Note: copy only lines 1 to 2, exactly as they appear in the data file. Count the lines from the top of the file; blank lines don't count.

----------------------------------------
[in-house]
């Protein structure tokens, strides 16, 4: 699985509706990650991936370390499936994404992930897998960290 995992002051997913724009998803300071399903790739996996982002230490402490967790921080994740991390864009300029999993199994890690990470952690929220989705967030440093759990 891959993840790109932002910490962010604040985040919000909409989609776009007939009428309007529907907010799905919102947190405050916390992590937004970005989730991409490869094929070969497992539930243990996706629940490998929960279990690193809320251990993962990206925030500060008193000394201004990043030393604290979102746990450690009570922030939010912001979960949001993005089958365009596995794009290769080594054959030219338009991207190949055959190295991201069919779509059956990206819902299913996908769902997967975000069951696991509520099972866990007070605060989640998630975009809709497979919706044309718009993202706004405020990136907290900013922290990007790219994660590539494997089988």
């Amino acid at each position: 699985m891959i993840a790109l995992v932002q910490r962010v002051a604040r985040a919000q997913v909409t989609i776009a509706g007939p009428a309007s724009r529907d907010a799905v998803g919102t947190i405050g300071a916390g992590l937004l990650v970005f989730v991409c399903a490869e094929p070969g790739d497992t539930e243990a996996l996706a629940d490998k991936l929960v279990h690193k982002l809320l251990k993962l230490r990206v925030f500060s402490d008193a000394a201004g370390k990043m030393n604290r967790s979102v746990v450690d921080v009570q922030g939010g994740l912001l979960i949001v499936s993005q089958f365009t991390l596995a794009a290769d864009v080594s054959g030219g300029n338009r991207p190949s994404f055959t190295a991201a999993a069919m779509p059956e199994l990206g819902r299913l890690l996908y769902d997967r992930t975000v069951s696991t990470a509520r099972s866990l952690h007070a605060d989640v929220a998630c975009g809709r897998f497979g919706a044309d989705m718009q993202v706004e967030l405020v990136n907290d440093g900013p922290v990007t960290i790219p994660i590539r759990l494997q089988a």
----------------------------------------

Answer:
[in-house]
């Protein structure tokens, strides 16, 4: 699985509706990650991936370390499936994404992930897998960290 995992002051997913724009998803300071399903790739996996982002230490402490967790921080994740991390864009300029999993199994890690990470952690929220989705967030440093759990 891959993840790109932002910490962010604040985040919000909409989609776009007939009428309007529907907010799905919102947190405050916390992590937004970005989730991409490869094929070969497992539930243990996706629940490998929960279990690193809320251990993962990206925030500060008193000394201004990043030393604290979102746990450690009570922030939010912001979960949001993005089958365009596995794009290769080594054959030219338009991207190949055959190295991201069919779509059956990206819902299913996908769902997967975000069951696991509520099972866990007070605060989640998630975009809709497979919706044309718009993202706004405020990136907290900013922290990007790219994660590539494997089988």